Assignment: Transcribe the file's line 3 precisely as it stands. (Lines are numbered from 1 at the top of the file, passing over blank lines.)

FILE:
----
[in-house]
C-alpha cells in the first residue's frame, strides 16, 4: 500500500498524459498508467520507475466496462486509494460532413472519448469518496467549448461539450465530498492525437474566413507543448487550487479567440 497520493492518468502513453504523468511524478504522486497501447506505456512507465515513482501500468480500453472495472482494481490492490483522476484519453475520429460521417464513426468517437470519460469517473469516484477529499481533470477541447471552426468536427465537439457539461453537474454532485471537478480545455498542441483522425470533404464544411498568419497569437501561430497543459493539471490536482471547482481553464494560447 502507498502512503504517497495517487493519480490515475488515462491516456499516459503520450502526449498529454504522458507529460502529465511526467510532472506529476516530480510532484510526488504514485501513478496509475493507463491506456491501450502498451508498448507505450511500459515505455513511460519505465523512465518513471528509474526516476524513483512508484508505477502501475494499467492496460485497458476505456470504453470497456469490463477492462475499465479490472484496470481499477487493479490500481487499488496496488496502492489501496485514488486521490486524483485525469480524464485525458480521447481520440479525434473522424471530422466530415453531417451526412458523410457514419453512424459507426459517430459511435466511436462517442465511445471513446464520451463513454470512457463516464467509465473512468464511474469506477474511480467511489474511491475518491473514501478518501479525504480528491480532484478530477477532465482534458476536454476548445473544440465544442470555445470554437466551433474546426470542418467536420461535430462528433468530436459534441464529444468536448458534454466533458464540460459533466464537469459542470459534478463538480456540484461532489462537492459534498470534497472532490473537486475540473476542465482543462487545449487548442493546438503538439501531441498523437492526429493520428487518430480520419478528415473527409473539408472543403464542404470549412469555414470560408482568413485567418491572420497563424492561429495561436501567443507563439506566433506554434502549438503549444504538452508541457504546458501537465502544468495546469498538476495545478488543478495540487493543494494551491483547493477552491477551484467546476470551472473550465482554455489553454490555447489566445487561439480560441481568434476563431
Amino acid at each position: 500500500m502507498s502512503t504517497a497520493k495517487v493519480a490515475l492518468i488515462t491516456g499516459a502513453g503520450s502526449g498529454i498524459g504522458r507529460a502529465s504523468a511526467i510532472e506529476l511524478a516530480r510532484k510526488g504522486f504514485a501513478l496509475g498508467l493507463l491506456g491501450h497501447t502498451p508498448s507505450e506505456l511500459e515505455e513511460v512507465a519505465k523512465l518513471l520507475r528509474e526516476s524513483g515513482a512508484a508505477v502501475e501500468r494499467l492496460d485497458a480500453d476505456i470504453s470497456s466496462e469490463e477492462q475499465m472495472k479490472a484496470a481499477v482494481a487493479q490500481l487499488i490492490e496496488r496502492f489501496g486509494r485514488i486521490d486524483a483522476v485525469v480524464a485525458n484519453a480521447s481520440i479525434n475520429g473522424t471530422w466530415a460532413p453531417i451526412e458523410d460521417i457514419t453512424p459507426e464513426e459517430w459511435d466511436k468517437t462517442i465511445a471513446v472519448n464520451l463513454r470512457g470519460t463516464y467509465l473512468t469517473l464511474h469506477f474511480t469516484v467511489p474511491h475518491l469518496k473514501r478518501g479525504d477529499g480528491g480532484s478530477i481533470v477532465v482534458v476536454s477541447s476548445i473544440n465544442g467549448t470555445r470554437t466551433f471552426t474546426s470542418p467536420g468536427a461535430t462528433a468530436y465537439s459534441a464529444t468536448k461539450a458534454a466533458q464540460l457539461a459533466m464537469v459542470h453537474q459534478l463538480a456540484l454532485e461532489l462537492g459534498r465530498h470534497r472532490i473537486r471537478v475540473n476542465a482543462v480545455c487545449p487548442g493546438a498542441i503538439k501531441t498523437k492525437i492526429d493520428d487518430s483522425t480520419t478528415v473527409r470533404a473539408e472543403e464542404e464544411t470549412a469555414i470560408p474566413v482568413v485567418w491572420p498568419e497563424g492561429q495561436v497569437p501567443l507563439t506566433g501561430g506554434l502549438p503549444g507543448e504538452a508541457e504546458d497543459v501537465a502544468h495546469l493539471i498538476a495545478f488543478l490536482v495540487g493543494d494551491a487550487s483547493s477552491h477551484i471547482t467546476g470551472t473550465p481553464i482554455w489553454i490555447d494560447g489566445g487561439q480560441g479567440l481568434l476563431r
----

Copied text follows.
Amino acid at each position: 500500500m502507498s502512503t504517497a497520493k495517487v493519480a490515475l492518468i488515462t491516456g499516459a502513453g503520450s502526449g498529454i498524459g504522458r507529460a502529465s504523468a511526467i510532472e506529476l511524478a516530480r510532484k510526488g504522486f504514485a501513478l496509475g498508467l493507463l491506456g491501450h497501447t502498451p508498448s507505450e506505456l511500459e515505455e513511460v512507465a519505465k523512465l518513471l520507475r528509474e526516476s524513483g515513482a512508484a508505477v502501475e501500468r494499467l492496460d485497458a480500453d476505456i470504453s470497456s466496462e469490463e477492462q475499465m472495472k479490472a484496470a481499477v482494481a487493479q490500481l487499488i490492490e496496488r496502492f489501496g486509494r485514488i486521490d486524483a483522476v485525469v480524464a485525458n484519453a480521447s481520440i479525434n475520429g473522424t471530422w466530415a460532413p453531417i451526412e458523410d460521417i457514419t453512424p459507426e464513426e459517430w459511435d466511436k468517437t462517442i465511445a471513446v472519448n464520451l463513454r470512457g470519460t463516464y467509465l473512468t469517473l464511474h469506477f474511480t469516484v467511489p474511491h475518491l469518496k473514501r478518501g479525504d477529499g480528491g480532484s478530477i481533470v477532465v482534458v476536454s477541447s476548445i473544440n465544442g467549448t470555445r470554437t466551433f471552426t474546426s470542418p467536420g468536427a461535430t462528433a468530436y465537439s459534441a464529444t468536448k461539450a458534454a466533458q464540460l457539461a459533466m464537469v459542470h453537474q459534478l463538480a456540484l454532485e461532489l462537492g459534498r465530498h470534497r472532490i473537486r471537478v475540473n476542465a482543462v480545455c487545449p487548442g493546438a498542441i503538439k501531441t498523437k492525437i492526429d493520428d487518430s483522425t480520419t478528415v473527409r470533404a473539408e472543403e464542404e464544411t470549412a469555414i470560408p474566413v482568413v485567418w491572420p498568419e497563424g492561429q495561436v497569437p501567443l507563439t506566433g501561430g506554434l502549438p503549444g507543448e504538452a508541457e504546458d497543459v501537465a502544468h495546469l493539471i498538476a495545478f488543478l490536482v495540487g493543494d494551491a487550487s483547493s477552491h477551484i471547482t467546476g470551472t473550465p481553464i482554455w489553454i490555447d494560447g489566445g487561439q480560441g479567440l481568434l476563431r